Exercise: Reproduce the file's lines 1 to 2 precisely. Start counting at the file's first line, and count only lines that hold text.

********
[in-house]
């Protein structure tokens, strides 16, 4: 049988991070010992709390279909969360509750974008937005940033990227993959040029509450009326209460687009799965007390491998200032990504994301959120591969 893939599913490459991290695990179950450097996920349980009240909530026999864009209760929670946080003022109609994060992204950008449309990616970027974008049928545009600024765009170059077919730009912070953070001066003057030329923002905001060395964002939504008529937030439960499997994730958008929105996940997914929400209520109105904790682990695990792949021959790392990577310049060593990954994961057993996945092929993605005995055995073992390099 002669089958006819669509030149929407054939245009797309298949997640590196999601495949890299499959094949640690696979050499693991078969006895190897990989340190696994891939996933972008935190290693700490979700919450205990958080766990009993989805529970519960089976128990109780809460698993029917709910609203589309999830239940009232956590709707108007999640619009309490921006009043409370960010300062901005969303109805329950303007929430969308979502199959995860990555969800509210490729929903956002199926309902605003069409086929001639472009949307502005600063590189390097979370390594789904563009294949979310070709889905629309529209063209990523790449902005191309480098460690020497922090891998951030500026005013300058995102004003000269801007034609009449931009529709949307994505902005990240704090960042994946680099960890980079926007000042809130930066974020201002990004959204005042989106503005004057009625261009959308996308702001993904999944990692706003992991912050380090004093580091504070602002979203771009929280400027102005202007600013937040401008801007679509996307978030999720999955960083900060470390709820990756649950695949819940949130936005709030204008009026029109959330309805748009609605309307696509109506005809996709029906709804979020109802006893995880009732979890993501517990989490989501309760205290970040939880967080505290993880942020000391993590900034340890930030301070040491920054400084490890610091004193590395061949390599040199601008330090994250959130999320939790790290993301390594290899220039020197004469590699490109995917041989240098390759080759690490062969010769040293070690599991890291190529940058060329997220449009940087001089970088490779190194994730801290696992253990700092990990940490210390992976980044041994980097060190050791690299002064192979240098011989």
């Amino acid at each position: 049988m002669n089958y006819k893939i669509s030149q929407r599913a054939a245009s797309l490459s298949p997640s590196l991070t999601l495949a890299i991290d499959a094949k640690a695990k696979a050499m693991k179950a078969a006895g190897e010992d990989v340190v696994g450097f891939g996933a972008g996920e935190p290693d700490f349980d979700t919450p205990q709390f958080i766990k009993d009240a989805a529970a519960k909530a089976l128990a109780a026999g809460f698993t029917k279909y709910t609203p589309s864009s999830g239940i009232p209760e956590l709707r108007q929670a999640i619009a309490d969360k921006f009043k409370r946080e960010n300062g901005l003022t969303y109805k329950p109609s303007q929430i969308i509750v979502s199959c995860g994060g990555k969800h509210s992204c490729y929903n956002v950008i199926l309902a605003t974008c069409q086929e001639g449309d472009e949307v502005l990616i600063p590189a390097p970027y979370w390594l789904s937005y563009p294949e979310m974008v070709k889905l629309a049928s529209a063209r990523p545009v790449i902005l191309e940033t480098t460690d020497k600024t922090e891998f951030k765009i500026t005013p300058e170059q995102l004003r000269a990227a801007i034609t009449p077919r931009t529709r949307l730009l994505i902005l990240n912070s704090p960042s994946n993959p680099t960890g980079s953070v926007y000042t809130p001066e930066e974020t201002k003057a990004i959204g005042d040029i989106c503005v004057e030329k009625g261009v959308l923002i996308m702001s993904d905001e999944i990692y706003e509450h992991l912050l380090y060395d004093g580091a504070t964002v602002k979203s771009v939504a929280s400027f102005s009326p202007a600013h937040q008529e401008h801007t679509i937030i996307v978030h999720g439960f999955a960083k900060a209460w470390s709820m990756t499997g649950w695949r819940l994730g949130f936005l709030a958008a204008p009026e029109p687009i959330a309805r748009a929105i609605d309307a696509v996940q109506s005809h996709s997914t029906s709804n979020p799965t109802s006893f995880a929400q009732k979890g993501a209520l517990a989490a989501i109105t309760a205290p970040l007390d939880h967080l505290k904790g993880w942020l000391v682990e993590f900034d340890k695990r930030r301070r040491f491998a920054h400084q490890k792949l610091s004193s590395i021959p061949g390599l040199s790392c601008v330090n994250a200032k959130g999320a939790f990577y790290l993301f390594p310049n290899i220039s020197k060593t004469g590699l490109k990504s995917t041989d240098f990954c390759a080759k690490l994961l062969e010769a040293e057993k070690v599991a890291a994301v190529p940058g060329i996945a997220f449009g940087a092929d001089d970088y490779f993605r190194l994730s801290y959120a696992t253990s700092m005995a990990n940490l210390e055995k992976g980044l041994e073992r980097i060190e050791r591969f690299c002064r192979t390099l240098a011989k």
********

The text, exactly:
[in-house]
């Protein structure tokens, strides 16, 4: 049988991070010992709390279909969360509750974008937005940033990227993959040029509450009326209460687009799965007390491998200032990504994301959120591969 893939599913490459991290695990179950450097996920349980009240909530026999864009209760929670946080003022109609994060992204950008449309990616970027974008049928545009600024765009170059077919730009912070953070001066003057030329923002905001060395964002939504008529937030439960499997994730958008929105996940997914929400209520109105904790682990695990792949021959790392990577310049060593990954994961057993996945092929993605005995055995073992390099 002669089958006819669509030149929407054939245009797309298949997640590196999601495949890299499959094949640690696979050499693991078969006895190897990989340190696994891939996933972008935190290693700490979700919450205990958080766990009993989805529970519960089976128990109780809460698993029917709910609203589309999830239940009232956590709707108007999640619009309490921006009043409370960010300062901005969303109805329950303007929430969308979502199959995860990555969800509210490729929903956002199926309902605003069409086929001639472009949307502005600063590189390097979370390594789904563009294949979310070709889905629309529209063209990523790449902005191309480098460690020497922090891998951030500026005013300058995102004003000269801007034609009449931009529709949307994505902005990240704090960042994946680099960890980079926007000042809130930066974020201002990004959204005042989106503005004057009625261009959308996308702001993904999944990692706003992991912050380090004093580091504070602002979203771009929280400027102005202007600013937040401008801007679509996307978030999720999955960083900060470390709820990756649950695949819940949130936005709030204008009026029109959330309805748009609605309307696509109506005809996709029906709804979020109802006893995880009732979890993501517990989490989501309760205290970040939880967080505290993880942020000391993590900034340890930030301070040491920054400084490890610091004193590395061949390599040199601008330090994250959130999320939790790290993301390594290899220039020197004469590699490109995917041989240098390759080759690490062969010769040293070690599991890291190529940058060329997220449009940087001089970088490779190194994730801290696992253990700092990990940490210390992976980044041994980097060190050791690299002064192979240098011989």